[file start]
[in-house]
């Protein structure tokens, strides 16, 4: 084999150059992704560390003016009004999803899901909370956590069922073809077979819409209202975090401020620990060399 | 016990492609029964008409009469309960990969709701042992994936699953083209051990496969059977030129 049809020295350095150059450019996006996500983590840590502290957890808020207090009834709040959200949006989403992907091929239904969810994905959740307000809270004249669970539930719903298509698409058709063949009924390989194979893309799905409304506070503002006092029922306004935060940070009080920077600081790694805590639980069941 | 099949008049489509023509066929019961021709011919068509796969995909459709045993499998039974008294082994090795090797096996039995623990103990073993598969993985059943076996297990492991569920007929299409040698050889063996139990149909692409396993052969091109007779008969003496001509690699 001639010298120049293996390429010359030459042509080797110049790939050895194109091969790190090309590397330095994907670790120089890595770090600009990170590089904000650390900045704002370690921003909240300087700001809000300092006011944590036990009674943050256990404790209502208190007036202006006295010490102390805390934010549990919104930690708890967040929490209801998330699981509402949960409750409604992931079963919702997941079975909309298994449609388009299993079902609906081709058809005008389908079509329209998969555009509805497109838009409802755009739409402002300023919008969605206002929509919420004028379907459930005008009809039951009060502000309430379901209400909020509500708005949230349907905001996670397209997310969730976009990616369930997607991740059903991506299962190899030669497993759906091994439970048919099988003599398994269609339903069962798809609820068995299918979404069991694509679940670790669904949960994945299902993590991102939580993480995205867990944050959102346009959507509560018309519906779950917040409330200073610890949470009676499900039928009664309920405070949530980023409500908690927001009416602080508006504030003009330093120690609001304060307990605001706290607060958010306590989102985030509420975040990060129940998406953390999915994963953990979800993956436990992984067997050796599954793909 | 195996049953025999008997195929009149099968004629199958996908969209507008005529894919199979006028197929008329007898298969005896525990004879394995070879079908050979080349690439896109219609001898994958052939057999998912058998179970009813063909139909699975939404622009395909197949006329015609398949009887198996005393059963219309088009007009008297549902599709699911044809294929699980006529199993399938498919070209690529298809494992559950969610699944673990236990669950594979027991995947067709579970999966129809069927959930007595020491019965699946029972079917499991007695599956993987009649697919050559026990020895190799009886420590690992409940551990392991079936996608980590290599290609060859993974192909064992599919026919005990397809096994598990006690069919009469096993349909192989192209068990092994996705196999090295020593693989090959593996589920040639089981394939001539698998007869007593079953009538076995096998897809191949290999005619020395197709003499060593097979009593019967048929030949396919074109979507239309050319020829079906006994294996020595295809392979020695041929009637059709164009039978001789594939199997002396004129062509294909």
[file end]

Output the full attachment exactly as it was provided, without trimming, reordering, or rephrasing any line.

[in-house]
């Protein structure tokens, strides 16, 4: 084999150059992704560390003016009004999803899901909370956590069922073809077979819409209202975090401020620990060399 | 016990492609029964008409009469309960990969709701042992994936699953083209051990496969059977030129 049809020295350095150059450019996006996500983590840590502290957890808020207090009834709040959200949006989403992907091929239904969810994905959740307000809270004249669970539930719903298509698409058709063949009924390989194979893309799905409304506070503002006092029922306004935060940070009080920077600081790694805590639980069941 | 099949008049489509023509066929019961021709011919068509796969995909459709045993499998039974008294082994090795090797096996039995623990103990073993598969993985059943076996297990492991569920007929299409040698050889063996139990149909692409396993052969091109007779008969003496001509690699 001639010298120049293996390429010359030459042509080797110049790939050895194109091969790190090309590397330095994907670790120089890595770090600009990170590089904000650390900045704002370690921003909240300087700001809000300092006011944590036990009674943050256990404790209502208190007036202006006295010490102390805390934010549990919104930690708890967040929490209801998330699981509402949960409750409604992931079963919702997941079975909309298994449609388009299993079902609906081709058809005008389908079509329209998969555009509805497109838009409802755009739409402002300023919008969605206002929509919420004028379907459930005008009809039951009060502000309430379901209400909020509500708005949230349907905001996670397209997310969730976009990616369930997607991740059903991506299962190899030669497993759906091994439970048919099988003599398994269609339903069962798809609820068995299918979404069991694509679940670790669904949960994945299902993590991102939580993480995205867990944050959102346009959507509560018309519906779950917040409330200073610890949470009676499900039928009664309920405070949530980023409500908690927001009416602080508006504030003009330093120690609001304060307990605001706290607060958010306590989102985030509420975040990060129940998406953390999915994963953990979800993956436990992984067997050796599954793909 | 195996049953025999008997195929009149099968004629199958996908969209507008005529894919199979006028197929008329007898298969005896525990004879394995070879079908050979080349690439896109219609001898994958052939057999998912058998179970009813063909139909699975939404622009395909197949006329015609398949009887198996005393059963219309088009007009008297549902599709699911044809294929699980006529199993399938498919070209690529298809494992559950969610699944673990236990669950594979027991995947067709579970999966129809069927959930007595020491019965699946029972079917499991007695599956993987009649697919050559026990020895190799009886420590690992409940551990392991079936996608980590290599290609060859993974192909064992599919026919005990397809096994598990006690069919009469096993349909192989192209068990092994996705196999090295020593693989090959593996589920040639089981394939001539698998007869007593079953009538076995096998897809191949290999005619020395197709003499060593097979009593019967048929030949396919074109979507239309050319020829079906006994294996020595295809392979020695041929009637059709164009039978001789594939199997002396004129062509294909």